Criteria for successful applicants include, but are not limited to: quality of research proposal; strength of reference letters; and articulation within the proposal of how this project can contribute to a larger support network for faculty of color in the region and/or to understanding and addressing impediments to success for BIPOC faculty in higher education.
Applications for the UCHI/FOCWG Fellowship are due on February 1st and should be submitted through UCHI’s regular fellowship application portal on Interfolio. All submission requirements are identical to regular UCHI Humanities fellowships; and applicants will be assessed by the same interdisciplinary review panel of outside academics. When applying, we ask that you indicate on the application form that you would like to be considered for the UCHI/FOCWG Fellowship. Indicating that you would like to be considered for the UCHI/FOCWG Fellowship does not preclude you from being offered a UCHI Fellowship—indeed, any application for the UCHI/FOCWG fellowship is considered as an application for a standard UCHI fellowship.
UCHI/FOCWG Fellows are full members of the UCHI fellowship class and have all the same benefits and responsibilities. See here for fellowship application materials and further information on the fellowship program.
UCHI is very excited to announce that applications are now open for our 2021–2022 residential fellowships. Our fellowships include a stipend, office space, and all the benefits of a Research I university. Just as important, we provide community and time for scholars to write, argue, engage, and create.
Qualified applicants in all three fellowship categories are invited to apply via Interfolio by February 1, 2021 at 11:59 pm. Each fellowship’s application page provides a position description, qualifications, and application requirements. Applicants to each position receive a free Interfolio Dossier account and can send all application materials, including confidential letters of recommendation, free of charge.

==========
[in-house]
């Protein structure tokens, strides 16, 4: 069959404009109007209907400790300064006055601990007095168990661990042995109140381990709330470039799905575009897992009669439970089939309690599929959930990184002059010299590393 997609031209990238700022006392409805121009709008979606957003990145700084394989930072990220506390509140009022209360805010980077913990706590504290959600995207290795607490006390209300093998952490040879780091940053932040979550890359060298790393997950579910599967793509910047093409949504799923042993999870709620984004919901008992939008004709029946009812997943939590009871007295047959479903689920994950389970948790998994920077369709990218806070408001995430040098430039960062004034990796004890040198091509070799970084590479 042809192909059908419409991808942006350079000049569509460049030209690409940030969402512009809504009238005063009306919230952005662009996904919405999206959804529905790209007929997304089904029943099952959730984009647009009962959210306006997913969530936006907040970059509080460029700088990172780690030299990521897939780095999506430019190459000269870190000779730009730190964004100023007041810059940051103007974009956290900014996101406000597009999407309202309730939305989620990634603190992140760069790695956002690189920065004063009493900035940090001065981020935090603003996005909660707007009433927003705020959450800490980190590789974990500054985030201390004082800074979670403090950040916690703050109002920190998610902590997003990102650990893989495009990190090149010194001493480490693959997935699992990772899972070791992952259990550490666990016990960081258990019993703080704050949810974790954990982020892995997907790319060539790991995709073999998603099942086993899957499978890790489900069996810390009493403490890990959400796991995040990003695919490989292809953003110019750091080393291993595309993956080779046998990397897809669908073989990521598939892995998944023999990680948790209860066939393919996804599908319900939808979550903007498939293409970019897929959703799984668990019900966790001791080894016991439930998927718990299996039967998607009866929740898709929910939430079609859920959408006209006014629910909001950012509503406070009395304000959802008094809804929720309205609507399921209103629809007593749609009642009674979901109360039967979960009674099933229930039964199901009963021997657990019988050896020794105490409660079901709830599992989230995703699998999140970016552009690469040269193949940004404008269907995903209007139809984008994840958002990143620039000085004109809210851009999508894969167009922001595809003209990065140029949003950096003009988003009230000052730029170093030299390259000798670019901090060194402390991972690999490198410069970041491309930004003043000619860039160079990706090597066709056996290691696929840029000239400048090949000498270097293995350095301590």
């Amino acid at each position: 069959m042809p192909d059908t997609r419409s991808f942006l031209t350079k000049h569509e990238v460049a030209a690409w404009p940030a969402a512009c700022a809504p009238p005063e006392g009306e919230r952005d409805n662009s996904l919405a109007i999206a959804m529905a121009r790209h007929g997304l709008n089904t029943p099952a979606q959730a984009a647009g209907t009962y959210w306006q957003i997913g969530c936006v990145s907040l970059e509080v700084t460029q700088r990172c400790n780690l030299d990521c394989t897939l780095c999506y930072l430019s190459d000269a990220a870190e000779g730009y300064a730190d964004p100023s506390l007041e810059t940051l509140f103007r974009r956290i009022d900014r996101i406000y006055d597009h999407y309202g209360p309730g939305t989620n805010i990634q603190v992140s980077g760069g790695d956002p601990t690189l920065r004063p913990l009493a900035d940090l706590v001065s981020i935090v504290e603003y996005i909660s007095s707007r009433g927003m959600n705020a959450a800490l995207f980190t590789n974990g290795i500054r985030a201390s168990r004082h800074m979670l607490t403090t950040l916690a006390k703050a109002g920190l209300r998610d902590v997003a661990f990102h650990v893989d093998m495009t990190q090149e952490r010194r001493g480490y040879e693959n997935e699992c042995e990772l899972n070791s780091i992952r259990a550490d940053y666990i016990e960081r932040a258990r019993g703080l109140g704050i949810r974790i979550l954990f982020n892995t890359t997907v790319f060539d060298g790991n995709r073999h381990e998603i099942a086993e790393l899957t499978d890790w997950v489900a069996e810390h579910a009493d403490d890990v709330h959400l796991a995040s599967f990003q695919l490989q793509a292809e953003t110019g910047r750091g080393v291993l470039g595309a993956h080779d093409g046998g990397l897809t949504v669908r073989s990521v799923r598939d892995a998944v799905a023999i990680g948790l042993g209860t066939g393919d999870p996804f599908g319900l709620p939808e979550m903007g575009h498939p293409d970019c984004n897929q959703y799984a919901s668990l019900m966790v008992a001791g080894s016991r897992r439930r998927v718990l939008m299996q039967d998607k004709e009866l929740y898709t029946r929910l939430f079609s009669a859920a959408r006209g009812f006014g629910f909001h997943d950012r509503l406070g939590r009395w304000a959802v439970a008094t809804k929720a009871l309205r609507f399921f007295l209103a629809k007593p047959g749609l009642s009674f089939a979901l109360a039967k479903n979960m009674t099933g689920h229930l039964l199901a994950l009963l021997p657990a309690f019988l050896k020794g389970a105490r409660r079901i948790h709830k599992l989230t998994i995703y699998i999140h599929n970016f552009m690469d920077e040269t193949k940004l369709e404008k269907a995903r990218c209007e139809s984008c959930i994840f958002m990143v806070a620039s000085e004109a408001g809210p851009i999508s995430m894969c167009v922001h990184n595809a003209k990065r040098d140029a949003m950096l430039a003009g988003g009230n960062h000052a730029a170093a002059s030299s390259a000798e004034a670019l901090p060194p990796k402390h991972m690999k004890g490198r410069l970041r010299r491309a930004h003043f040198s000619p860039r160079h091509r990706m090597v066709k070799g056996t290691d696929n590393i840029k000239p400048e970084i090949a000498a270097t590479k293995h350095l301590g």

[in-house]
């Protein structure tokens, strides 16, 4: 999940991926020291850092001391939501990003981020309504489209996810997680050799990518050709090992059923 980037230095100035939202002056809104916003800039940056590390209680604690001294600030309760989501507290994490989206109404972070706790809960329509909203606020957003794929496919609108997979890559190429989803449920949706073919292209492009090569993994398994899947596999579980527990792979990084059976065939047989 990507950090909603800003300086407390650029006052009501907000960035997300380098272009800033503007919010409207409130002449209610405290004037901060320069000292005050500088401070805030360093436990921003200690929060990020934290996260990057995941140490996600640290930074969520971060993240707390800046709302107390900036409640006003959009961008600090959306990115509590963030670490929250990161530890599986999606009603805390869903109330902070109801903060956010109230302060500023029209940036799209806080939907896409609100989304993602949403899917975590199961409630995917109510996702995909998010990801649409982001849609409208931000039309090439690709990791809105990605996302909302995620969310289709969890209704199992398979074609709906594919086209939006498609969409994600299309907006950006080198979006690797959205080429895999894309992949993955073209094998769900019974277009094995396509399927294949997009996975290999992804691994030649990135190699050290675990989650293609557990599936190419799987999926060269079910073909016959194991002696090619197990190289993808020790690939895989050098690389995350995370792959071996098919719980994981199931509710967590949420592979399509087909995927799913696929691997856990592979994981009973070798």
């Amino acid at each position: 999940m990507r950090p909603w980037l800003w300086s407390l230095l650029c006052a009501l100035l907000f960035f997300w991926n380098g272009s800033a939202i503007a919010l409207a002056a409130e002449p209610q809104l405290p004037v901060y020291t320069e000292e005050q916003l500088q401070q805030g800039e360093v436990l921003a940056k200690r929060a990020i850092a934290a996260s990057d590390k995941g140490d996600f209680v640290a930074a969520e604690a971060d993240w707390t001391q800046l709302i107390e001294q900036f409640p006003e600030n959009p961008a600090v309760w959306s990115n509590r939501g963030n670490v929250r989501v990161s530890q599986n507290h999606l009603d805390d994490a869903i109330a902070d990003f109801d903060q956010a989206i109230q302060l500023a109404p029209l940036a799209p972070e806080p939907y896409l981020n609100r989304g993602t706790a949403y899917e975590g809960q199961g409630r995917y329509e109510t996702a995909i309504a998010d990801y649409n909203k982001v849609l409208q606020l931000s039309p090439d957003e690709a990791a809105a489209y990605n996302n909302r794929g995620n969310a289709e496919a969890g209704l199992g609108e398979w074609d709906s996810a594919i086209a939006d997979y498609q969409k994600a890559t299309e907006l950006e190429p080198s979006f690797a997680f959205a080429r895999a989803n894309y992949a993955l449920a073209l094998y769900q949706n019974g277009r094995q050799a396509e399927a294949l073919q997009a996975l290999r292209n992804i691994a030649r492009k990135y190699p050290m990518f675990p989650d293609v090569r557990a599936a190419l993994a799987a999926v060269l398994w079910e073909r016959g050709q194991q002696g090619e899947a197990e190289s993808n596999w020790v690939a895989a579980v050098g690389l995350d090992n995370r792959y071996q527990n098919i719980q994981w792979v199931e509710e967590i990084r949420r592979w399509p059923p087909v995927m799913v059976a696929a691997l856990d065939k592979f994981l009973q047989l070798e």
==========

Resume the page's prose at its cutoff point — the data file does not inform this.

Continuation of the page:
In this Get To Know a Fellow video, 2020–2021 Dissertation Research Scholar Ashley Gangi discusses her project “May I Present Myself? Masks, Masquerades, and the Drama of Identity in Nineteenth Century American Literature.” To hear more about her project, register to attend her Fellow’s Talk on November 18, 2020 at 4:00pm.
In our first Get To Know a Fellow video, 2020–2021 Dissertation Research Scholar Kerry Carnahan discusses her project—a new translation and commentary of the Song of Songs. To hear more about her project, register to attend her Fellow’s Talk on October 28, 2020 at 4:00pm.
We are pleased to announce that the last talk in the speaker series of the Expression, Communication, and Origins of Meaning Research Group for this academic year will be given by Emeritus Prof. Peter Gärdenfors from Lund University (co-hosted with the Dartmouth PhilLab).
The title of his talk is “Theory of Mind and the Evolution of Cognition”.
Please join us for an exciting UConn History Department event, “Hispanic/Latinx Antifascism and the Spanish Republican Cause in the United States, 1936-1977.”